Overtraining Syndrome (OTS) is a term used to describe a host of symptoms that come about as a result of doing too much exercise, and serves as an illustration of the old adage that you can get too much of a good thing.

At this time of year I like to remind my clients not to get carried away with their workouts when the weather gets nice.  After a long, cold, dark and dreary winter people in New Jersey – and any other place that experiences winter doldrums – look forward to the arrival of good weather.  In many cases, people “celebrate” the first nice weather of the year by doing more in a few days than they’ve done in months.

I understand the enthusiasm.  However, overdoing it with exercise in the short term – even during a two or three day span – can have long term repercussions.  Runners who run too much too early can develop from shin splints, tendonitis and a host of other seemingly minor ailments that can become chronic ailments.  Whether it’s high school distance runners or middle-aged weekend jogging warriors, a few days of overtraining can cause a lot of problems.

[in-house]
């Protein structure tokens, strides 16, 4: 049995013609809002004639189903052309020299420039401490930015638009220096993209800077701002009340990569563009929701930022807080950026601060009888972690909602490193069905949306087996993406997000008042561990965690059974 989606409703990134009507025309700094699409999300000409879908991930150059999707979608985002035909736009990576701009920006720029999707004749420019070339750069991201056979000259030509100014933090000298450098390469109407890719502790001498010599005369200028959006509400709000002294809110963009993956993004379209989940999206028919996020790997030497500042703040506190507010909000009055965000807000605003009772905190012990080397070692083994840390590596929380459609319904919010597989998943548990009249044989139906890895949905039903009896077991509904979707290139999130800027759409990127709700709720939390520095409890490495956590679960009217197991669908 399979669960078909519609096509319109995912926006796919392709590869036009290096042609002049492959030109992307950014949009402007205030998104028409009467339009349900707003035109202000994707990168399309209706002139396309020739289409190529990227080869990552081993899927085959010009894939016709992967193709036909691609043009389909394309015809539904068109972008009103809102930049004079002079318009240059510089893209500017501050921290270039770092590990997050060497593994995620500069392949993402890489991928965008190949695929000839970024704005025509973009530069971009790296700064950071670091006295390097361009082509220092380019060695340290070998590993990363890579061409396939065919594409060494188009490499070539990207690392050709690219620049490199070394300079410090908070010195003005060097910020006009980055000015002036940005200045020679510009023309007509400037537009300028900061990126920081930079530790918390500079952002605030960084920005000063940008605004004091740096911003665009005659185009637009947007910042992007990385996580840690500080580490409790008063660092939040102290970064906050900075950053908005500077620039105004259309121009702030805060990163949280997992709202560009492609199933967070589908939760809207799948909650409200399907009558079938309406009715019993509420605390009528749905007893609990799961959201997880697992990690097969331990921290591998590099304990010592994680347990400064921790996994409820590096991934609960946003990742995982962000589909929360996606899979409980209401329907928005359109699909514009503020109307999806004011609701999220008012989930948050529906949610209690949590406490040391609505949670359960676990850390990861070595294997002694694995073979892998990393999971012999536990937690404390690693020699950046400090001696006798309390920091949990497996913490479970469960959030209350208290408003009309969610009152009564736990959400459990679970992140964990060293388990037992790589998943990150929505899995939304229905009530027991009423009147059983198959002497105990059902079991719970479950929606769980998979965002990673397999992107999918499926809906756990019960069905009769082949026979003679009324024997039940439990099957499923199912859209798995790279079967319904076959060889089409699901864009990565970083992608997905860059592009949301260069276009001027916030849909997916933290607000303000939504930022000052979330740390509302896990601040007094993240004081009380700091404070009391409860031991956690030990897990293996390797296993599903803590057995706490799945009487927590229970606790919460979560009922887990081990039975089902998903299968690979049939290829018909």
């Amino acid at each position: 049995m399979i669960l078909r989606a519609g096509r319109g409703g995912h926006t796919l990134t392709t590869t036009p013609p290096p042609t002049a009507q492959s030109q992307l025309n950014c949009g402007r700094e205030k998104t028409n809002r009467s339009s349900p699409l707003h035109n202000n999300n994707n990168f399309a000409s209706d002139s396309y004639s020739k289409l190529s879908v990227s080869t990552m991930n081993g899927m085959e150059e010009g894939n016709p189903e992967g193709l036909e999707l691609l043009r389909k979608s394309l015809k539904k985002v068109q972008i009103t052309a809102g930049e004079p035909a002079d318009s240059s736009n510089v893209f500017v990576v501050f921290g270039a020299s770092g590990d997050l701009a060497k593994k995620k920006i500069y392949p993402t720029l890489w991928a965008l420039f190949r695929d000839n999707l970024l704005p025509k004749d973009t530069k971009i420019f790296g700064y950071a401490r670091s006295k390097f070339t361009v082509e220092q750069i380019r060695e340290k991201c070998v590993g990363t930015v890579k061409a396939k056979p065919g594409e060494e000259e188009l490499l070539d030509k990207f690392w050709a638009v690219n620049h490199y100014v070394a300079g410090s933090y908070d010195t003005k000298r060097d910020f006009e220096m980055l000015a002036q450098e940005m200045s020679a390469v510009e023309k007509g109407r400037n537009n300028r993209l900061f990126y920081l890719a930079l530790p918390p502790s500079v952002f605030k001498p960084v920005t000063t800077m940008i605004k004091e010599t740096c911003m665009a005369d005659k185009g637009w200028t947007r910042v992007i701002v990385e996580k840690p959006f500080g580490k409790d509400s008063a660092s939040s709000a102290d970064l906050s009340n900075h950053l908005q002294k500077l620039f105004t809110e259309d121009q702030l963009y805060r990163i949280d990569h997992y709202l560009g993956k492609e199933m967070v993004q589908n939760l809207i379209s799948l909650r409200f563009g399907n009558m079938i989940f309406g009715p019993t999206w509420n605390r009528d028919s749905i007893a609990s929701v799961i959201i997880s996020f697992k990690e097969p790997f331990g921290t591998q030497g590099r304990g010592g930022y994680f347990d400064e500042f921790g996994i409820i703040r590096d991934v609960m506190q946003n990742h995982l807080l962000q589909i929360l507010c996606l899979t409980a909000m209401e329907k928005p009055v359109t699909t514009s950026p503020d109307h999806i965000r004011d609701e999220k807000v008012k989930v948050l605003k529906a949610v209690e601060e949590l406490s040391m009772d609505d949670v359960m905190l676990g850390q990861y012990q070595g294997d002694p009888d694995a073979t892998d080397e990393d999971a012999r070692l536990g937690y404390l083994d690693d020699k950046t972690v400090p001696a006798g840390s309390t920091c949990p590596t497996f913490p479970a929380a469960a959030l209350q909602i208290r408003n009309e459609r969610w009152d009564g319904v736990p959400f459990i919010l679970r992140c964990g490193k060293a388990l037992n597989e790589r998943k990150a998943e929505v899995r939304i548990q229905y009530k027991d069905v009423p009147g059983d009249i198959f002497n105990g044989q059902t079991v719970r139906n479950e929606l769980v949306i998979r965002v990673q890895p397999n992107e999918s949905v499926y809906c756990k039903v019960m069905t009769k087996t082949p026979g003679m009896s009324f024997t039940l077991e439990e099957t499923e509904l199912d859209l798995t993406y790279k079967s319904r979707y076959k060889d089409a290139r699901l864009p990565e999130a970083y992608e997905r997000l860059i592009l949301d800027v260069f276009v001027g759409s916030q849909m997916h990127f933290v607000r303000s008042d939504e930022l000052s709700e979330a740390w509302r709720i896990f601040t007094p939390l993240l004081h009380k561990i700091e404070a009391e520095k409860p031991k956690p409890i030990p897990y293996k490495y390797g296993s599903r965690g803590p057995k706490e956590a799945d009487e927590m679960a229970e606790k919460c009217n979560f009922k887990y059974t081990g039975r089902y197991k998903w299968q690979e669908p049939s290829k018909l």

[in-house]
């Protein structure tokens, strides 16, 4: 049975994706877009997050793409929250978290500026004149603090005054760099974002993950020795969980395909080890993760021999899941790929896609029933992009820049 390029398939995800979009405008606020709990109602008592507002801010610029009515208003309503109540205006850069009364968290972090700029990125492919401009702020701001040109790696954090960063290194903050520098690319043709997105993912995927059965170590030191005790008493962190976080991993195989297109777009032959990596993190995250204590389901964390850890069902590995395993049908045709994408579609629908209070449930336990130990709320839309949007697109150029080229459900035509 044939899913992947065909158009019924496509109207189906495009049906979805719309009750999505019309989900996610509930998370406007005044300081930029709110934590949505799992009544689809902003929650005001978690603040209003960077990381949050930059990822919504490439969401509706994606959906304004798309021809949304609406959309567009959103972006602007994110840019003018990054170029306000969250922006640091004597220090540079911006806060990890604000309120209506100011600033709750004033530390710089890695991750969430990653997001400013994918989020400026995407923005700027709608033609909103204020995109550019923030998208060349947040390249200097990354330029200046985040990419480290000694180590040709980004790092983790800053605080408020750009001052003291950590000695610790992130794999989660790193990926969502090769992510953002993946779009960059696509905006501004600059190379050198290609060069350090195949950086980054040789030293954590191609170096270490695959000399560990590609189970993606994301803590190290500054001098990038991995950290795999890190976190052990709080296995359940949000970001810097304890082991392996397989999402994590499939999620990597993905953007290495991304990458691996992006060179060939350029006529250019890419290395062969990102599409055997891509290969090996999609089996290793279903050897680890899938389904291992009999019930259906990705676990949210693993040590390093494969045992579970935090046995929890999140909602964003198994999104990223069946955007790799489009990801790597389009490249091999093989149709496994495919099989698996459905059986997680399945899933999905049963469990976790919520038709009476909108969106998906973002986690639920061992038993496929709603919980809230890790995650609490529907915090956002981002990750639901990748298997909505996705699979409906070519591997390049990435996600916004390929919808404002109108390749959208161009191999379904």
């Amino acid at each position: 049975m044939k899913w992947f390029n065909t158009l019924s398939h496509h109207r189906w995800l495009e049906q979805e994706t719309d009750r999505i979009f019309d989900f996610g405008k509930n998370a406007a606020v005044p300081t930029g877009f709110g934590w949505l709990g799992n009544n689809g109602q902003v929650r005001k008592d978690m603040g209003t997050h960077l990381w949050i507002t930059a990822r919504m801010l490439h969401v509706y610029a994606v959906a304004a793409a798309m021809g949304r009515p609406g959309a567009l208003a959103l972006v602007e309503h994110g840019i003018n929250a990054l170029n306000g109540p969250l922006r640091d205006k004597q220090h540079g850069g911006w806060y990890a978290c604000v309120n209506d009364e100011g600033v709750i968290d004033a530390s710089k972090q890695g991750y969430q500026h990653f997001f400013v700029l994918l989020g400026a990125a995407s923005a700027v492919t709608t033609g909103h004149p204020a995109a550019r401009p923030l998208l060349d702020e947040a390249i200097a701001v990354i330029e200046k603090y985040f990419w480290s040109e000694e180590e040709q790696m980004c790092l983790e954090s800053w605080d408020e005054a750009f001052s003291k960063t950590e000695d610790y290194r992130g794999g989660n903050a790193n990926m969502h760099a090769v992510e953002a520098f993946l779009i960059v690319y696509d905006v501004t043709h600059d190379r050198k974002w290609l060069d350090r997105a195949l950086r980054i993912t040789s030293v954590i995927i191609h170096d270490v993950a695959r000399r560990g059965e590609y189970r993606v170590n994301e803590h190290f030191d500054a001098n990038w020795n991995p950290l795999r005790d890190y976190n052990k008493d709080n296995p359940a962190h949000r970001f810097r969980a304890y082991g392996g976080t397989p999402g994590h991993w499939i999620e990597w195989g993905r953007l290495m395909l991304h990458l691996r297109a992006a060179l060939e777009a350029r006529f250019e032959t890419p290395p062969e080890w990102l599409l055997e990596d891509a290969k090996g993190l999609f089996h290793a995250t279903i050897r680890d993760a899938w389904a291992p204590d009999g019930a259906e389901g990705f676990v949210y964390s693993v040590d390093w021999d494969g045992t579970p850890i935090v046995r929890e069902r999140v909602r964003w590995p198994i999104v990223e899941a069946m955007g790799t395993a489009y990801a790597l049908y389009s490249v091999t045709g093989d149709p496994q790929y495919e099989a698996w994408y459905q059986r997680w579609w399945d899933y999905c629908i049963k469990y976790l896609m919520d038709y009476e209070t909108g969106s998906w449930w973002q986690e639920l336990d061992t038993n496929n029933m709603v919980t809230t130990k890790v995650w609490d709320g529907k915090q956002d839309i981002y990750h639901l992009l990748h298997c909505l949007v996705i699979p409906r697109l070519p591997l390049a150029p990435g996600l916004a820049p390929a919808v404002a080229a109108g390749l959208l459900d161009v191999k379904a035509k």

Runners aren’t the only active folks that get bit by the overtraining bug, as gym rats of all stripes are just as susceptible to doing too much and not getting enough rest.  Certainly overtraining isn’t a seasonal occurrence, but in my experience this is a time of year the many people are likely to burn the exercise candle at both ends.

Common signs of overtraining are:

  • Fatigue
  • Lack of enthusiasm for training/activity
  • Abnormal appetite
  • Insomnia
  • Diminished immune system
  • Uncharacteristic muscle soreness from workouts
  • Joint soreness
  • Increased incidence of injuries
  • Stress, anxiety or depression
  • Elevated resting and training heart rate
  • Diminished capacity for exercise
  • Compulsive need to exercise


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